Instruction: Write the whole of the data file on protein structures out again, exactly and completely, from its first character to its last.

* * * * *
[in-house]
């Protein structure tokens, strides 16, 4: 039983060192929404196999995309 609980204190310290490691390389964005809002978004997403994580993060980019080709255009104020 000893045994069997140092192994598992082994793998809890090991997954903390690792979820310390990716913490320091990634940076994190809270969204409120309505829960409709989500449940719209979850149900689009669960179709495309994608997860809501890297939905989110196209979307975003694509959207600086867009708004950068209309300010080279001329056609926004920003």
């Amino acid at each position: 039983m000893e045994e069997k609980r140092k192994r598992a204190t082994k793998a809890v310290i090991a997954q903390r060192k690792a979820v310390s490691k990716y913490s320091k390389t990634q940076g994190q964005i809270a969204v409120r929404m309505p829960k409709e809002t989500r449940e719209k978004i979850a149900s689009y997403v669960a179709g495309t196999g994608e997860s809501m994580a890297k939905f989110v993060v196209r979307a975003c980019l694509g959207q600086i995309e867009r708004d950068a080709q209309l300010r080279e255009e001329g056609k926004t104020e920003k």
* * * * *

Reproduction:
[in-house]
């Protein structure tokens, strides 16, 4: 039983060192929404196999995309 609980204190310290490691390389964005809002978004997403994580993060980019080709255009104020 000893045994069997140092192994598992082994793998809890090991997954903390690792979820310390990716913490320091990634940076994190809270969204409120309505829960409709989500449940719209979850149900689009669960179709495309994608997860809501890297939905989110196209979307975003694509959207600086867009708004950068209309300010080279001329056609926004920003």
């Amino acid at each position: 039983m000893e045994e069997k609980r140092k192994r598992a204190t082994k793998a809890v310290i090991a997954q903390r060192k690792a979820v310390s490691k990716y913490s320091k390389t990634q940076g994190q964005i809270a969204v409120r929404m309505p829960k409709e809002t989500r449940e719209k978004i979850a149900s689009y997403v669960a179709g495309t196999g994608e997860s809501m994580a890297k939905f989110v993060v196209r979307a975003c980019l694509g959207q600086i995309e867009r708004d950068a080709q209309l300010r080279e255009e001329g056609k926004t104020e920003k």